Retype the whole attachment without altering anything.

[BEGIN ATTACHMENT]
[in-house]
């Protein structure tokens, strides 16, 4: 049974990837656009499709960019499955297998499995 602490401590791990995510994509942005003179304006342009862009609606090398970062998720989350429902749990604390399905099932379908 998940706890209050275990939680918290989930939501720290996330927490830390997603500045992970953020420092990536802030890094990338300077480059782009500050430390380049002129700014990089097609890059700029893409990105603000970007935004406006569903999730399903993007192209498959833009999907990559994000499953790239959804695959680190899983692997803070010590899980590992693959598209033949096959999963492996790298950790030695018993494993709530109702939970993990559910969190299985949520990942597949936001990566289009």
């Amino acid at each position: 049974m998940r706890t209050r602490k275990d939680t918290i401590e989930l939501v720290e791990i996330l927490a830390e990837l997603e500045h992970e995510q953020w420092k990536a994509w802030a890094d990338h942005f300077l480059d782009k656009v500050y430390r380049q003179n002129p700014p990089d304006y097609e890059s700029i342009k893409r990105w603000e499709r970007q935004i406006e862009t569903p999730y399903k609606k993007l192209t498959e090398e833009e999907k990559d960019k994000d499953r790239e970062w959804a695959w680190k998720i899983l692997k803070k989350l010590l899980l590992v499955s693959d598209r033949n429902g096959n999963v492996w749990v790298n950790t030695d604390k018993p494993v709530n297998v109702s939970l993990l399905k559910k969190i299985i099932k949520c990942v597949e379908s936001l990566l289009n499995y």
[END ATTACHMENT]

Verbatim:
[in-house]
């Protein structure tokens, strides 16, 4: 049974990837656009499709960019499955297998499995 602490401590791990995510994509942005003179304006342009862009609606090398970062998720989350429902749990604390399905099932379908 998940706890209050275990939680918290989930939501720290996330927490830390997603500045992970953020420092990536802030890094990338300077480059782009500050430390380049002129700014990089097609890059700029893409990105603000970007935004406006569903999730399903993007192209498959833009999907990559994000499953790239959804695959680190899983692997803070010590899980590992693959598209033949096959999963492996790298950790030695018993494993709530109702939970993990559910969190299985949520990942597949936001990566289009």
């Amino acid at each position: 049974m998940r706890t209050r602490k275990d939680t918290i401590e989930l939501v720290e791990i996330l927490a830390e990837l997603e500045h992970e995510q953020w420092k990536a994509w802030a890094d990338h942005f300077l480059d782009k656009v500050y430390r380049q003179n002129p700014p990089d304006y097609e890059s700029i342009k893409r990105w603000e499709r970007q935004i406006e862009t569903p999730y399903k609606k993007l192209t498959e090398e833009e999907k990559d960019k994000d499953r790239e970062w959804a695959w680190k998720i899983l692997k803070k989350l010590l899980l590992v499955s693959d598209r033949n429902g096959n999963v492996w749990v790298n950790t030695d604390k018993p494993v709530n297998v109702s939970l993990l399905k559910k969190i299985i099932k949520c990942v597949e379908s936001l990566l289009n499995y």